If you thought Odysseus had it bad, taking years to win his way back to Ithaca after the Greek triumph in the Trojan War, at least he eventually found his way to fond reunion with his wife, son, and small island kingdom. The rest of the Homecoming tales about the heroes’ return to Greece tend to be less cheery. Odysseus had a woman named Penelope waiting for him. Agamemnon had a woman named Clytemnestra.
The poor son of a bitch, as F. Scott Fitzgerald has the only mourner at Jay Gatsby’s wake declare. The poor son a bitch, as Dorothy Parker repeated at Fitzgerald’s own funeral. One of the things both their stories prove is that the cost of being an artist at that high a pitch is more than anyone in their right mind would pay.
The first time I tried moonshine was in the 1990s at a Fourth of July party in Washington, D.C. Someone handed me a mason jar filled with a clear liquid. The mere whiff of it made me wince—it smelled like paint thinner. But since everyone was giving it a try, I agreed to take a swig. It was awful, and I quickly returned to my vodka-soda while nodding to the beat of Third Eye Blind. (Did I mention this party was in the 1990s?)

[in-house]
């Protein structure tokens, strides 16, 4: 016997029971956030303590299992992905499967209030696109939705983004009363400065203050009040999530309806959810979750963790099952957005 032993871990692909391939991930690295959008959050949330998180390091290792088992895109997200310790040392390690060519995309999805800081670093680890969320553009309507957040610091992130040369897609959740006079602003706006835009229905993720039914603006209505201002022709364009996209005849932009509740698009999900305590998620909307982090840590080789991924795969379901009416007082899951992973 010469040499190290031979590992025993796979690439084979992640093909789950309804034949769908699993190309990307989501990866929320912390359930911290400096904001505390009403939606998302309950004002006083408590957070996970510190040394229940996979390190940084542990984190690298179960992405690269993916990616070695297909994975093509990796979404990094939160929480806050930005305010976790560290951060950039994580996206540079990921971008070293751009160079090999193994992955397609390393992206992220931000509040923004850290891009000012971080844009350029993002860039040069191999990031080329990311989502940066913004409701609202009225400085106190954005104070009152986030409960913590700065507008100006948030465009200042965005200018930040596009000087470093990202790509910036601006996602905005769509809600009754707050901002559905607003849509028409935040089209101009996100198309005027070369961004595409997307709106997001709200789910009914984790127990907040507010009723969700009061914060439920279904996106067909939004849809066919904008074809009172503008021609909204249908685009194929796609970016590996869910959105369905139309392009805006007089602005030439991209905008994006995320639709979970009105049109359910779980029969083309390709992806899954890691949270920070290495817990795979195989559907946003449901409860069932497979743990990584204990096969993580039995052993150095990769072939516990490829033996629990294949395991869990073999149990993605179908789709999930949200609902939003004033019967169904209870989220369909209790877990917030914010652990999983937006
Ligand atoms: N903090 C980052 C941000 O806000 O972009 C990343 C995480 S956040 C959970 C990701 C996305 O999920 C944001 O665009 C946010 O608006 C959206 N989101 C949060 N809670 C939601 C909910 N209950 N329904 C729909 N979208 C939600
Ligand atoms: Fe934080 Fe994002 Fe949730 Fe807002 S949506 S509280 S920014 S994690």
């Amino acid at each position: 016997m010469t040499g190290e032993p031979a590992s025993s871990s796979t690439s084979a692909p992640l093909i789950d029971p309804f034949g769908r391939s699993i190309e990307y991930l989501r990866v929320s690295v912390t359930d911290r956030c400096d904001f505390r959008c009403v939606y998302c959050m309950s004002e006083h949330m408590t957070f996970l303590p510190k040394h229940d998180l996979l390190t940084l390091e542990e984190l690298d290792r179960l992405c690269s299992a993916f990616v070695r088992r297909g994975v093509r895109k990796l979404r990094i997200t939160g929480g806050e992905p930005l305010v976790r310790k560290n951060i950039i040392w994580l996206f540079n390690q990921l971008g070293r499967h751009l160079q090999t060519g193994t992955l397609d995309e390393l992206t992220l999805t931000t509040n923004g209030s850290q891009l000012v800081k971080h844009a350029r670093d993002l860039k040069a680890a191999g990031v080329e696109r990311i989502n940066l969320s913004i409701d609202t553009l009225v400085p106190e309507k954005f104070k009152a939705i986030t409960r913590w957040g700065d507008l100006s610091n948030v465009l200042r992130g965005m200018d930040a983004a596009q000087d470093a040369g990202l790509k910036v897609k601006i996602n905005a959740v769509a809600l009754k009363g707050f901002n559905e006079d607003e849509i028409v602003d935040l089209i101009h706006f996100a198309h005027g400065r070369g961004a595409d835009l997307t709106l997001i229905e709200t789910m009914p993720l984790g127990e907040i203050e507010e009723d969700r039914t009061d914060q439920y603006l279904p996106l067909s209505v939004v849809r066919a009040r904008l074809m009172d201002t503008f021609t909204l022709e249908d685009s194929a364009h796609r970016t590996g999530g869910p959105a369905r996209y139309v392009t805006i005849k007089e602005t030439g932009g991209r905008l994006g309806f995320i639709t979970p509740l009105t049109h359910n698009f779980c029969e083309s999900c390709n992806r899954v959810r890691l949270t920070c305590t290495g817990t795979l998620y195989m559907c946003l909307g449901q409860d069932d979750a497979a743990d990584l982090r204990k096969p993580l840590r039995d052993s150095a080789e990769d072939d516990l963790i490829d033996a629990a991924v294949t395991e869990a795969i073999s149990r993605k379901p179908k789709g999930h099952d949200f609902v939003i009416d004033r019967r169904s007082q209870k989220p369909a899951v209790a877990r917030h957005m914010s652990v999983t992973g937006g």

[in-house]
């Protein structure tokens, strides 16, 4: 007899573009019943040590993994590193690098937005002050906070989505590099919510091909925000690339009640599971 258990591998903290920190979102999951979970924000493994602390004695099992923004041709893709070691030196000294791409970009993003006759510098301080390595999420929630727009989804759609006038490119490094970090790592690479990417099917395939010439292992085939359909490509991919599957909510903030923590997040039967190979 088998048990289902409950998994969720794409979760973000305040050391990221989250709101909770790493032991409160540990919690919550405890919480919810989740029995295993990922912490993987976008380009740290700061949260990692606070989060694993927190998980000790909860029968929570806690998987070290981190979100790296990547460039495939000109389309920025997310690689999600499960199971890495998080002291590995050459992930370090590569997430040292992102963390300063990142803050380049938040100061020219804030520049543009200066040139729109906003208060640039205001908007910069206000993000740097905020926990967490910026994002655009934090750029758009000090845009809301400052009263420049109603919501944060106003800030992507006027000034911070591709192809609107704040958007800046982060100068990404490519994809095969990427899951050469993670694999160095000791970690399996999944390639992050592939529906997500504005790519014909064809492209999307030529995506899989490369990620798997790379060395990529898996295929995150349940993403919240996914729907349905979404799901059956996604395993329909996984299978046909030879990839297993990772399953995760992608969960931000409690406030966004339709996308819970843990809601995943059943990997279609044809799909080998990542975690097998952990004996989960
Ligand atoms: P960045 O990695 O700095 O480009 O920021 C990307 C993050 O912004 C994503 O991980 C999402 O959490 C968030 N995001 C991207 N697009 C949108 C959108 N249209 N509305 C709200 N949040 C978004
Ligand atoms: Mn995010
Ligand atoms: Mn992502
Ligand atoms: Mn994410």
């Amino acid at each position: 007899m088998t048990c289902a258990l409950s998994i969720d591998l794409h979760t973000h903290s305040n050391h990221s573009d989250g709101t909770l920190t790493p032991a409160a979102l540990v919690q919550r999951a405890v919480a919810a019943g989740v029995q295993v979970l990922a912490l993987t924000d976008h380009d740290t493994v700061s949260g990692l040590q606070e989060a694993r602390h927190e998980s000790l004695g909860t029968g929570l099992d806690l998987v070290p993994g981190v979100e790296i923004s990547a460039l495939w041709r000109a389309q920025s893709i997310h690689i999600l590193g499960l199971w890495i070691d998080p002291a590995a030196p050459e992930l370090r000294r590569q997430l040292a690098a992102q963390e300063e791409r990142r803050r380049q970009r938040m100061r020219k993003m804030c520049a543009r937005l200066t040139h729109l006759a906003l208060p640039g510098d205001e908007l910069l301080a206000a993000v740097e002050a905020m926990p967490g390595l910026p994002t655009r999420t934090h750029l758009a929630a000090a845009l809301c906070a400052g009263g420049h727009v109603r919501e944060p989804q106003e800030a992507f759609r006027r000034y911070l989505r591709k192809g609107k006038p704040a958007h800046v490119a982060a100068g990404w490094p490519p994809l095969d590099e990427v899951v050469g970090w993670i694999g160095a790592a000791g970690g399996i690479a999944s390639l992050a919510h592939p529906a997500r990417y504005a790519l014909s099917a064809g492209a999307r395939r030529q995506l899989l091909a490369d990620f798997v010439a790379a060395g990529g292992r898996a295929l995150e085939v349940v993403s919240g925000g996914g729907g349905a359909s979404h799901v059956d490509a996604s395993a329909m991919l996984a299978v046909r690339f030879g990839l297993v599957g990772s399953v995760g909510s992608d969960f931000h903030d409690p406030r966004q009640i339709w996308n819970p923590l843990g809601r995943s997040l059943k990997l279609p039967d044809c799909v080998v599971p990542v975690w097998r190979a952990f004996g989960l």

These are odd times for the American Right. Republicans have unparalleled domination of federal and state governments, but are led by the least coherently conservative president since Ford. Americans are materially better off than nearly everyone who has ever lived, yet our life expectancy is falling for the first time in generations. The United States is unrivaled as a global power, but the nation has turned inwards. In a nation where there are more children with mobile phones than intact families, it is difficult to deny the presence of some sort of decadence.